I was discouraged for a few days, but as weeks passed by I realized that a burden started to lift. The courage it took to send that text message took off. I immediately removed a few girls who had similar idiosyncrasies from my social networks and phonebook.
A few noticed and emailed to ask where we’d gone wrong but I didn’t feel like I had to give people who made no attempt at a reciprocated friendship an explanation.
One of the most important lessons that we’ll ever learn is that some friends are seasonal. Another lesson: For every friend we let go, there’ll be someone that enters your life that depicts exactly what you’ve been looking for in a comrade. I’ve recently started a friendship with a co-worker that has mutual interests. Although we both have our flaws, we never fail to check in on one another. She’s teaching me exactly what acquaintanceship truly looks like. I’m blindsided by it everyday.
The toxicity of others will consume. Last year, I had to make some of the most pivotal decisions I’ve ever made, but I’m so much lighter because of it. You deserve so much more in a confidant. Don’t let decades defend disrespect.
“RivaFlowz” is a teacher and professional writer living in New York City. You can follow her on Twitter: @rivaflowz.
From Marriage To Mommy, But Your BFF Isn’t Happy: 9 Signs Your Friend Might Be Jealous That You’re Growing Up
So it’s the most important time of your life. Maybe you just got engaged and you’re going through hell and high water to plan an amazing wedding. Or maybe you’re past that and you’re becoming a mother for the first time. Maybe you finally got the job of your dreams! And while these are all usually times to jump for joy, when one of your best friends is acting like somebody stole something from her, it can be an extremely stressful time instead. That’s not to say that your BFF isn’t excited for you deep down inside, but for one reason or another, she’s not feeling that things are finally falling into place for you. If you’ve been wondering whether or not this is your girlfriend, here are a few signs that she’s igging this new milestone in your life, rather than digging it and being supportive.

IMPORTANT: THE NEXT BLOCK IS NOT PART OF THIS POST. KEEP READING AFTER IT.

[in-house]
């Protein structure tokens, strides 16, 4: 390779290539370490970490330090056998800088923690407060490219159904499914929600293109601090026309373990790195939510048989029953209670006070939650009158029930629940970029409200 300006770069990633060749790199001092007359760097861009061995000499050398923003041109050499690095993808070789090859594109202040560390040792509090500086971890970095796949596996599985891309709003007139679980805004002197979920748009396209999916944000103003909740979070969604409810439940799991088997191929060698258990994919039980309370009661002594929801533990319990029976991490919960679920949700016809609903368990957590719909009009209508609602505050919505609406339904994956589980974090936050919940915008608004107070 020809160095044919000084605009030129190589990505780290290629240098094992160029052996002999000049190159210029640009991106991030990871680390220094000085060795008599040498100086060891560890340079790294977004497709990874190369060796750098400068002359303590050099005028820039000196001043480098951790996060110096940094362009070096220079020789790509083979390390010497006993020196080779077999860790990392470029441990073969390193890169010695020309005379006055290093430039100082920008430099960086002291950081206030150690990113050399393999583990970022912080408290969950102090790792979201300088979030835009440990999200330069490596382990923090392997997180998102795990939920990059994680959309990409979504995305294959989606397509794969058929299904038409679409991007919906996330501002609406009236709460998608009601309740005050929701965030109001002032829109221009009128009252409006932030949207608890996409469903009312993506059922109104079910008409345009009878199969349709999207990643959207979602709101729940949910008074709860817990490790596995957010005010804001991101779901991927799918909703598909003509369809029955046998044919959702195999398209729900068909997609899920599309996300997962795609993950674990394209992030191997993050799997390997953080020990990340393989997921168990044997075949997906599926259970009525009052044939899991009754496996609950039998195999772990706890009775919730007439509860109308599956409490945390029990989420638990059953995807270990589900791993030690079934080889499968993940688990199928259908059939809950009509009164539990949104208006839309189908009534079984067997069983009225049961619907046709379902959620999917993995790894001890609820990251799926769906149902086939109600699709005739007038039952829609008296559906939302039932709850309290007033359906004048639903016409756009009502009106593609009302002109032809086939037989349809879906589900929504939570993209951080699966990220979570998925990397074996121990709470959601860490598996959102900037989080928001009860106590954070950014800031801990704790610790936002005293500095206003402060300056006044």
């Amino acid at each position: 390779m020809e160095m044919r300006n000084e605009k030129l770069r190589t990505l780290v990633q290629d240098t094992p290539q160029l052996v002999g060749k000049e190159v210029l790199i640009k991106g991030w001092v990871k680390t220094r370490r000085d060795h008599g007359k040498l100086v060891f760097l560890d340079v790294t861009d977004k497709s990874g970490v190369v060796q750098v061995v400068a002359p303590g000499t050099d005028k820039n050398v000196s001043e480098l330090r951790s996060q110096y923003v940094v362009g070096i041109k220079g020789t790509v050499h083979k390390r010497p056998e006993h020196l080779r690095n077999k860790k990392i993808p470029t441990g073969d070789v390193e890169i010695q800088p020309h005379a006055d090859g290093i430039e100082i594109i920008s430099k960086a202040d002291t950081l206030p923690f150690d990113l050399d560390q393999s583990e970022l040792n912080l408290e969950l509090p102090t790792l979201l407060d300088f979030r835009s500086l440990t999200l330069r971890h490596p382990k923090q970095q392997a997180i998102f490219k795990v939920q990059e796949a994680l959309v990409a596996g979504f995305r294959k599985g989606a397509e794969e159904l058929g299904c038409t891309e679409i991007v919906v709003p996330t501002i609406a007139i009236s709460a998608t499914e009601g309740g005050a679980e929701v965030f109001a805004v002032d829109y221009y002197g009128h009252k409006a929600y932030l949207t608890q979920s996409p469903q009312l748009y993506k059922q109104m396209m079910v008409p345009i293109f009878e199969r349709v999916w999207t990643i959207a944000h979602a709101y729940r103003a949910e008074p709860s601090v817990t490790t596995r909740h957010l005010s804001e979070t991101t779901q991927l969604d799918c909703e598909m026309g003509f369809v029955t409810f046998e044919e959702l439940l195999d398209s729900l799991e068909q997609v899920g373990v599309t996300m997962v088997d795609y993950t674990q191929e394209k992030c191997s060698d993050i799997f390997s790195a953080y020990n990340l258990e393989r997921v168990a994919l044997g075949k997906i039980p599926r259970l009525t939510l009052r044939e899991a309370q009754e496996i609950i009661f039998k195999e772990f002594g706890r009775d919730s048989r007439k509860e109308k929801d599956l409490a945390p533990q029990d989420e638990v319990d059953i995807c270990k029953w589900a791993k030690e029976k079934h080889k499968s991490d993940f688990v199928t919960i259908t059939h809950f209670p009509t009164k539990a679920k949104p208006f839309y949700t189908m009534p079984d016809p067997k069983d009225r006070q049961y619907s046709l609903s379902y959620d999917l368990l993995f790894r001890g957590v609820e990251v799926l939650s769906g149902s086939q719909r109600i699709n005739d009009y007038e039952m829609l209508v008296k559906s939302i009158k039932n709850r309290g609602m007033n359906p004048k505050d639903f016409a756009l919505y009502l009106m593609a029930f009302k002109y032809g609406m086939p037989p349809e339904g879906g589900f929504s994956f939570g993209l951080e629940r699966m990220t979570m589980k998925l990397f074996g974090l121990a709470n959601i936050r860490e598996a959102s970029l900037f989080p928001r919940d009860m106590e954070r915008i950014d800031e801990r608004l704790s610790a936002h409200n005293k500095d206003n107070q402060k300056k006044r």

PS, this can also describe a few family members…
We’ve all been there; sitting at the edge of our beds, thinking over all the situations where a certain girlfriend has exhibited questionable behavior. You try to shake the doubts and quell all concerns, but you can’t help but think there’s just something about her. Whether you just met homegirl at the job or you’ve known her since you were 12, she’s the type of bud that makes you question if you can really call her a “friend” at all. Her red flag-raising—and sometimes infuriating—antics keep you on guard, causing you to stay on the lookout for cues and hints, anything to confirm that you need to let her go. Well, if any of these descriptions apply to ol’ girl, it may just be time to call the “friendship” quits.
Lord knows when the two of you get together, you have a ball! But your partner-in-crime is on the verge of 30 and still behaves in a manner parallel to that of a high school freshman. Her behavior is so ridiculous, that at times, you pile on the lies just to avoid her popping up to any event that requires adult-like mannerisms, sophistication or class. Whatever the case, if girlfriend has a maturity level that makes your blood boil or veins pop, you’ve outgrown her. And if she can’t catch up, maybe you should move it right along.
All of us want to feel beautiful, and we all should believe that we are – no matter what we look like. I’m not talking about the airbrushed, magazine standard of beauty. I’m talking about the “comfortable in my own skin – inside out” type of beauty. However, this confidence shouldn’t be confused with arrogance or entitlement. Some of us have been told that we’re beautiful for as long as we can remember, thus our general vision of ourselves is based on what is reflected around us by other people. As flattering as that may be, some women may develop what has been called Pretty Girl Syndrome, which involves confusing your identity with your appearance – basing everything that you are on what you look like. After all, if EVERYONE says you’re beautiful, it MUST be true, right? There is nothing wrong with taking pride in your appearance, but at what point does this become an obsession to the point where you believe you have “pretty people problems”? Not sure? If the following is you, you may have Pretty Girl Syndrome.
For the most part, you know what’s right for you. Yes, you do. You know when something feels right or wrong in a relationship. But often, we aren’t ready to face the truth, so we ask the opinion of everyone else first. If you do need to consult outside sources, there is only one type of person who you should be taking relationship advice from. It’s one type, but they exhibit a whole slew of traits. Like these: